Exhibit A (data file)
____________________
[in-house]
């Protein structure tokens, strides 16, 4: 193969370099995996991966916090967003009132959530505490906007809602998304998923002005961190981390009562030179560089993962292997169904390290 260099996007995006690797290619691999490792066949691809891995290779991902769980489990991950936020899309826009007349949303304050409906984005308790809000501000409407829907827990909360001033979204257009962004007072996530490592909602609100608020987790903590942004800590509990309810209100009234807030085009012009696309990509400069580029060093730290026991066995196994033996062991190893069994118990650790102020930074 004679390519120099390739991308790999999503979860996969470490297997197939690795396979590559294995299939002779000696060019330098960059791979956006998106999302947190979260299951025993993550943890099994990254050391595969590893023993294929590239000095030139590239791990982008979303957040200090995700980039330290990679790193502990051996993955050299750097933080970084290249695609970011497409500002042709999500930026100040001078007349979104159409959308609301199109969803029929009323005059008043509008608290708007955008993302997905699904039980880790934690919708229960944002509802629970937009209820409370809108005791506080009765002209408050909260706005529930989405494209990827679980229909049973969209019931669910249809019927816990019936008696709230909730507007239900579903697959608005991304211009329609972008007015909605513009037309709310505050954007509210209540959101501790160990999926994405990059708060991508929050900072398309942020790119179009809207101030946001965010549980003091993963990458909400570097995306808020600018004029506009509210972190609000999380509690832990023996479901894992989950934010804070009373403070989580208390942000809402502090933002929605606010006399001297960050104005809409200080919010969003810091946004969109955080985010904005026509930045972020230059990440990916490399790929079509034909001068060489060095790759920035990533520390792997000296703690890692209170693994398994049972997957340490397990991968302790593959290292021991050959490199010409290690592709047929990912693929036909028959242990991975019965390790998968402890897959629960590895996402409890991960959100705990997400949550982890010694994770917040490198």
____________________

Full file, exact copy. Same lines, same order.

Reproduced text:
[in-house]
């Protein structure tokens, strides 16, 4: 193969370099995996991966916090967003009132959530505490906007809602998304998923002005961190981390009562030179560089993962292997169904390290 260099996007995006690797290619691999490792066949691809891995290779991902769980489990991950936020899309826009007349949303304050409906984005308790809000501000409407829907827990909360001033979204257009962004007072996530490592909602609100608020987790903590942004800590509990309810209100009234807030085009012009696309990509400069580029060093730290026991066995196994033996062991190893069994118990650790102020930074 004679390519120099390739991308790999999503979860996969470490297997197939690795396979590559294995299939002779000696060019330098960059791979956006998106999302947190979260299951025993993550943890099994990254050391595969590893023993294929590239000095030139590239791990982008979303957040200090995700980039330290990679790193502990051996993955050299750097933080970084290249695609970011497409500002042709999500930026100040001078007349979104159409959308609301199109969803029929009323005059008043509008608290708007955008993302997905699904039980880790934690919708229960944002509802629970937009209820409370809108005791506080009765002209408050909260706005529930989405494209990827679980229909049973969209019931669910249809019927816990019936008696709230909730507007239900579903697959608005991304211009329609972008007015909605513009037309709310505050954007509210209540959101501790160990999926994405990059708060991508929050900072398309942020790119179009809207101030946001965010549980003091993963990458909400570097995306808020600018004029506009509210972190609000999380509690832990023996479901894992989950934010804070009373403070989580208390942000809402502090933002929605606010006399001297960050104005809409200080919010969003810091946004969109955080985010904005026509930045972020230059990440990916490399790929079509034909001068060489060095790759920035990533520390792997000296703690890692209170693994398994049972997957340490397990991968302790593959290292021991050959490199010409290690592709047929990912693929036909028959242990991975019965390790998968402890897959629960590895996402409890991960959100705990997400949550982890010694994770917040490198």